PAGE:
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Transkills: supporting transition to University


The essay plays various roles in your learning, developing and testing slightly different skills depending on whether it is a supervision, portfolio or exam essay. This means that you may interpret and answer the same question slightly differently depending on whether you are writing for a supervision or exam.

Supervision essays

The purpose of the supervision essay is perhaps closest to the original meaning of the word essay, related to the French essayer (to try):

  • the action or process of trying or testing
  • a trial specimen, a sample, and example; a rehearsal
  • an attempt, endeavour
  • a first tentative effort in learning or practice.

"A composition of moderate length on any particular subject, or branch of a subject; originally implying want of finish, 'an irregular undigested piece' (J.) , but now said of a composition more or less elaborate in style, though limited in range."

1665 GLANVILL ... No higher title, then that of an essay, or imperfect offer at a Subject.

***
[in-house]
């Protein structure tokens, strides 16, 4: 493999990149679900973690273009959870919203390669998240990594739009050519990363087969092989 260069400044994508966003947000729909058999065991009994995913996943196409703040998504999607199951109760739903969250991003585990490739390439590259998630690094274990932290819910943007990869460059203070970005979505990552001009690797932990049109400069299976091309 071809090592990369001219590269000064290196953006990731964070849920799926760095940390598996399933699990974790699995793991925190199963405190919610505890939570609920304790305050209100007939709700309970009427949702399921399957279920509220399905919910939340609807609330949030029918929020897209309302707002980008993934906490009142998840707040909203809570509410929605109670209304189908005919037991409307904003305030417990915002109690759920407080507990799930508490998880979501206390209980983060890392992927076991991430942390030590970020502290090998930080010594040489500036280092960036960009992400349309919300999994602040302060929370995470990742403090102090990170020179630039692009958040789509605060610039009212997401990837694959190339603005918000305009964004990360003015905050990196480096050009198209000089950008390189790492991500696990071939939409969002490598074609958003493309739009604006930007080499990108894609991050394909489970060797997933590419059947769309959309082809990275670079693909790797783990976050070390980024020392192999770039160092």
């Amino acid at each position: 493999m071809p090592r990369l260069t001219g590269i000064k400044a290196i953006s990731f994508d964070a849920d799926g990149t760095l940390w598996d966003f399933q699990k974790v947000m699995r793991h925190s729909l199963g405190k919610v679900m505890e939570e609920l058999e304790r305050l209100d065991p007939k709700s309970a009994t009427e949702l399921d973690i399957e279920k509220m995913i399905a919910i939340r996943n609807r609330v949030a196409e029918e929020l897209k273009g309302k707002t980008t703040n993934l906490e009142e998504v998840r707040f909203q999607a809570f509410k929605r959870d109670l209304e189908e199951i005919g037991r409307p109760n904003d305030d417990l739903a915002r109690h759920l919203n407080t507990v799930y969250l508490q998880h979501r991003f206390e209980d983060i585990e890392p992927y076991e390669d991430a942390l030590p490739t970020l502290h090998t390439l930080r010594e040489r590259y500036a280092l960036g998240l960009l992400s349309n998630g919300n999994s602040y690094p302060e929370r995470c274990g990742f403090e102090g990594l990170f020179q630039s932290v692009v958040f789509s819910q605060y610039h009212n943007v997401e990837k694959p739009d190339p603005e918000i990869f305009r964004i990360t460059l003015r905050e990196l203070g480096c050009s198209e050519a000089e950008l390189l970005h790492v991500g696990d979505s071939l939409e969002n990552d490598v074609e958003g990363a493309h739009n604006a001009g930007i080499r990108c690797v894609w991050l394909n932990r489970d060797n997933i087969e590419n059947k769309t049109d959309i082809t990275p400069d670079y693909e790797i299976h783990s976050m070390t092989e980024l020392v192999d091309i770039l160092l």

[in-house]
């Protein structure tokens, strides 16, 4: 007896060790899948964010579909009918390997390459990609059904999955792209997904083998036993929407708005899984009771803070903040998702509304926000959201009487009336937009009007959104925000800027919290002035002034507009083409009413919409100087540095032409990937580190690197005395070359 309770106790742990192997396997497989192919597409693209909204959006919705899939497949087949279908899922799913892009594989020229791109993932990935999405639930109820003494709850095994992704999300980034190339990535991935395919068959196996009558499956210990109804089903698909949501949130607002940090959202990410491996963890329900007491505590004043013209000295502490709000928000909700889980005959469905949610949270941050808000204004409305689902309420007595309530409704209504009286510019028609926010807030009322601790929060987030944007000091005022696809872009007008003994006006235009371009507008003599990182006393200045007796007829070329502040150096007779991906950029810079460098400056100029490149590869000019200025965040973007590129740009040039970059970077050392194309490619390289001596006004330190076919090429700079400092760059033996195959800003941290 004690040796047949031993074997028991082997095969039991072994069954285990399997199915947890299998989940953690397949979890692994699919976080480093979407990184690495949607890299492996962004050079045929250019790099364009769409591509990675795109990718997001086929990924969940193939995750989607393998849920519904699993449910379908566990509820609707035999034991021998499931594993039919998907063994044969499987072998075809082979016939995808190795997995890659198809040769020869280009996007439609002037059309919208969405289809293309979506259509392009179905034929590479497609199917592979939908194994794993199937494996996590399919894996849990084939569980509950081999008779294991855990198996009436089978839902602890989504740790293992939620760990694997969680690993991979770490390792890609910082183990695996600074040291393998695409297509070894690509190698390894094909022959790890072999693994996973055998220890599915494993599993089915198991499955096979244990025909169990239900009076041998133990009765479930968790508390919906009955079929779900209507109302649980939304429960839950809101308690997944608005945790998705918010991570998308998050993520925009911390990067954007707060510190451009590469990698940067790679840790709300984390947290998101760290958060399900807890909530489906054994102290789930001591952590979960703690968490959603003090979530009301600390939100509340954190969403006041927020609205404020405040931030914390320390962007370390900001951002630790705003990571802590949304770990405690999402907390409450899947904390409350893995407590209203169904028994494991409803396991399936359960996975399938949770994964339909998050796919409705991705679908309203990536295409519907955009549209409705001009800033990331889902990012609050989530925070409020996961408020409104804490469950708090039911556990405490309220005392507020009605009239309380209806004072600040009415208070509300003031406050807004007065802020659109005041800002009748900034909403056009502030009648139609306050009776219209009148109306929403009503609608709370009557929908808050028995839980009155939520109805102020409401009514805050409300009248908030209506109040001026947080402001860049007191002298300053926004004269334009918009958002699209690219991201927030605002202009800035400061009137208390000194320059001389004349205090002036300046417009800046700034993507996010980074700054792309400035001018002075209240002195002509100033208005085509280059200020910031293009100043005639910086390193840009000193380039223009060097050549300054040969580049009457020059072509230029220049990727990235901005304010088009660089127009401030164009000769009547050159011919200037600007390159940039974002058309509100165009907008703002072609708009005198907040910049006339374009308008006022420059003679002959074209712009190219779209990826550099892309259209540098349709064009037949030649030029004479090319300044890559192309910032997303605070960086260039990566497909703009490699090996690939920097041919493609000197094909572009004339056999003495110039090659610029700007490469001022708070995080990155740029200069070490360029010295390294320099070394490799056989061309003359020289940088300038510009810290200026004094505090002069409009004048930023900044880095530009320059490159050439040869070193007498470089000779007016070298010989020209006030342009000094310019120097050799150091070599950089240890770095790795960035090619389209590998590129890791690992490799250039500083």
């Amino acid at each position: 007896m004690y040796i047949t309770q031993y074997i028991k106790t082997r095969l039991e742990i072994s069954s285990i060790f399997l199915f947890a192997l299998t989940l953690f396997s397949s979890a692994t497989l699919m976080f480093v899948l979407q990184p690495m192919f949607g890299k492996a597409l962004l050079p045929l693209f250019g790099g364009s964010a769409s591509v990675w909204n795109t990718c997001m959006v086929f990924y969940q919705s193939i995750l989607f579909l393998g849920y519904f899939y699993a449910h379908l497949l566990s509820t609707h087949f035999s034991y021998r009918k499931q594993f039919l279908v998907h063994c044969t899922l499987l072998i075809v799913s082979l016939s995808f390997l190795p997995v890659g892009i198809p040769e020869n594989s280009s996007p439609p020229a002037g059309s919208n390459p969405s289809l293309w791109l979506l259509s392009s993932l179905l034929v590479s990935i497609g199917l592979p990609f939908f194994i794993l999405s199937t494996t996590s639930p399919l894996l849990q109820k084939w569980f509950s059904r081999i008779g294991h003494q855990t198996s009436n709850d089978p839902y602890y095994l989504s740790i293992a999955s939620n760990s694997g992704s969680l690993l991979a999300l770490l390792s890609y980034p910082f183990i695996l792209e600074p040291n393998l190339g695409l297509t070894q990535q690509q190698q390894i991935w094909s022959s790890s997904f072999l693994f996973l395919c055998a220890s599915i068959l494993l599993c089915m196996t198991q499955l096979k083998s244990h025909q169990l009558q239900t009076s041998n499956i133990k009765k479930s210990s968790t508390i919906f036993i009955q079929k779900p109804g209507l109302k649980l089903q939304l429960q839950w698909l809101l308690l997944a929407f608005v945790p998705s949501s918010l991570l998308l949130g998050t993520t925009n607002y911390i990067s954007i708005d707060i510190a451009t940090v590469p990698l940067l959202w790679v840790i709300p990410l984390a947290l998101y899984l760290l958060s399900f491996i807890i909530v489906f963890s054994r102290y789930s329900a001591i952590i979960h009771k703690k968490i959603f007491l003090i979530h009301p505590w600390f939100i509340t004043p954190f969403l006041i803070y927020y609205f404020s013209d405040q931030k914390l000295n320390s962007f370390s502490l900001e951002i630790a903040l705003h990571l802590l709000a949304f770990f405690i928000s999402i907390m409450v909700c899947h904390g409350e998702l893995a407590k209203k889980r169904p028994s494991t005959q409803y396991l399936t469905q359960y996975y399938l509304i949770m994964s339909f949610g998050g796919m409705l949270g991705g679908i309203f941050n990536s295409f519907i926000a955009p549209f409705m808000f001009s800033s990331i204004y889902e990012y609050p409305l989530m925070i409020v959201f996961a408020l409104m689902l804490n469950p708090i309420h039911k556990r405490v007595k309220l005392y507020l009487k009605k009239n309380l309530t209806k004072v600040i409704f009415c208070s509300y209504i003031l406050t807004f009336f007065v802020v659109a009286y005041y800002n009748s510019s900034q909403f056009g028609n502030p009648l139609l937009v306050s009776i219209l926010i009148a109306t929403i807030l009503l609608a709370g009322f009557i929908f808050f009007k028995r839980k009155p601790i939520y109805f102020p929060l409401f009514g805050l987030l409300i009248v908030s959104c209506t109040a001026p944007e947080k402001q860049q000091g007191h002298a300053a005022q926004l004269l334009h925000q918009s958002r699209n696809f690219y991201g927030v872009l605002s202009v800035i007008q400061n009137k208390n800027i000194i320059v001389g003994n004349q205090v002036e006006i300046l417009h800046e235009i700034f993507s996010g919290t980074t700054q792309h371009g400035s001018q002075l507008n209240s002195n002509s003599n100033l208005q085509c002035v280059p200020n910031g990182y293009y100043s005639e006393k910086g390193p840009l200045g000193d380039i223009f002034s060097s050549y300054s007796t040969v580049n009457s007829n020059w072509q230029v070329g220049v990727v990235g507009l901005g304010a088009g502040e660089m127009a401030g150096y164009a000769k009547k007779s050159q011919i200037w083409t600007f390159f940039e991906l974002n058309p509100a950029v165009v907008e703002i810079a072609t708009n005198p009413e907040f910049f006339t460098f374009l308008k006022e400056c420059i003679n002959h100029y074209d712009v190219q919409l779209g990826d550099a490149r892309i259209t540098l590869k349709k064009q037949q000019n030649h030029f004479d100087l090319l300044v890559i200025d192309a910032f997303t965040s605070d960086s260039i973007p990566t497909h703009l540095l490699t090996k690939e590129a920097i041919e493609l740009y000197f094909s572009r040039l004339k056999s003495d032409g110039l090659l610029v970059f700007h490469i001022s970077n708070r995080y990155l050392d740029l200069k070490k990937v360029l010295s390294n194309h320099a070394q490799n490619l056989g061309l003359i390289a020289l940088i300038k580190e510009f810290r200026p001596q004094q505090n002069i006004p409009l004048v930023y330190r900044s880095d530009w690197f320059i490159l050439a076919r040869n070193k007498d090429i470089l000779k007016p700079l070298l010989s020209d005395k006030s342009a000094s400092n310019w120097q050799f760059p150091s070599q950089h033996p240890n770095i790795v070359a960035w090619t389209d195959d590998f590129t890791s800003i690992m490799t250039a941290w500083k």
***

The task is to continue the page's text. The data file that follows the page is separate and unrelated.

(Oxford English Dictionary)

The supervision essay is a formative assessment. Its function is to aid your learning by setting you a task to explore so that you can gain more knowledge and understanding, develop your skills and get a sense of how well you are doing. You are being assessed on your ability to find and evaluate appropriate sources to inform your answer and synthesise them to produce your own ideas. To get the most out of learning from supervision essays, it may help to remember that the essay is not expected to be perfect; you will have the opportunity to develop your thinking further in the supervision.

Students' views

"It's your first word on a new subject, not your last."

"Take risks in supervision essays; experiment early on with different/unusual approaches."

"Have confidence in your own ideas and opinions - the supervision room is a safe space to experiment in."

Supervisors' view

"Addressing the question is an important part of the academic discipline, especially in exams. The key thing is to do so in an interested way. Even when dealing with a quite specific question you can still think ‘What am I finding interesting here? What interesting things do I want to say about it?' Sometimes questions will be broad and you'll feel encouraged to pursue your own path."